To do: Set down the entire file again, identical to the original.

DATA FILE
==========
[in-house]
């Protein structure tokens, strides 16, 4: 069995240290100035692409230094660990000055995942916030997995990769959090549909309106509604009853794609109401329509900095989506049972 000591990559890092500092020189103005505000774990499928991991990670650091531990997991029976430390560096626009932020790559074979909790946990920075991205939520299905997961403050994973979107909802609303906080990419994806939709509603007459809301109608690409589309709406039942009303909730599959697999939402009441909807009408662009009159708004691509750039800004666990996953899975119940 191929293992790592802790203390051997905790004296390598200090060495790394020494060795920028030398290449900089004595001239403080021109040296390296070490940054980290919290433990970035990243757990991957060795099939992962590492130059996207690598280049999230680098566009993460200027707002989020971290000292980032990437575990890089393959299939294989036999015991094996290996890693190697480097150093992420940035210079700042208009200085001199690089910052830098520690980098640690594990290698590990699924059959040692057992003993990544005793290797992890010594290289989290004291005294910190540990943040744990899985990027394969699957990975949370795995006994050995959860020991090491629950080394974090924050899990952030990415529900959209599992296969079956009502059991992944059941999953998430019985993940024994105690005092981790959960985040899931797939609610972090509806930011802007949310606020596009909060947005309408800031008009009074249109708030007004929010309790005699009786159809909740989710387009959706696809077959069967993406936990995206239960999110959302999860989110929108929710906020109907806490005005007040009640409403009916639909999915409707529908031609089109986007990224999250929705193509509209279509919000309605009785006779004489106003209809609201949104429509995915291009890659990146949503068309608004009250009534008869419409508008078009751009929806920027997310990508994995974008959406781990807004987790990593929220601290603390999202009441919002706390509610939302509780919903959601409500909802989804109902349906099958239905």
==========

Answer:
[in-house]
């Protein structure tokens, strides 16, 4: 069995240290100035692409230094660990000055995942916030997995990769959090549909309106509604009853794609109401329509900095989506049972 000591990559890092500092020189103005505000774990499928991991990670650091531990997991029976430390560096626009932020790559074979909790946990920075991205939520299905997961403050994973979107909802609303906080990419994806939709509603007459809301109608690409589309709406039942009303909730599959697999939402009441909807009408662009009159708004691509750039800004666990996953899975119940 191929293992790592802790203390051997905790004296390598200090060495790394020494060795920028030398290449900089004595001239403080021109040296390296070490940054980290919290433990970035990243757990991957060795099939992962590492130059996207690598280049999230680098566009993460200027707002989020971290000292980032990437575990890089393959299939294989036999015991094996290996890693190697480097150093992420940035210079700042208009200085001199690089910052830098520690980098640690594990290698590990699924059959040692057992003993990544005793290797992890010594290289989290004291005294910190540990943040744990899985990027394969699957990975949370795995006994050995959860020991090491629950080394974090924050899990952030990415529900959209599992296969079956009502059991992944059941999953998430019985993940024994105690005092981790959960985040899931797939609610972090509806930011802007949310606020596009909060947005309408800031008009009074249109708030007004929010309790005699009786159809909740989710387009959706696809077959069967993406936990995206239960999110959302999860989110929108929710906020109907806490005005007040009640409403009916639909999915409707529908031609089109986007990224999250929705193509509209279509919000309605009785006779004489106003209809609201949104429509995915291009890659990146949503068309608004009250009534008869419409508008078009751009929806920027997310990508994995974008959406781990807004987790990593929220601290603390999202009441919002706390509610939302509780919903959601409500909802989804109902349906099958239905």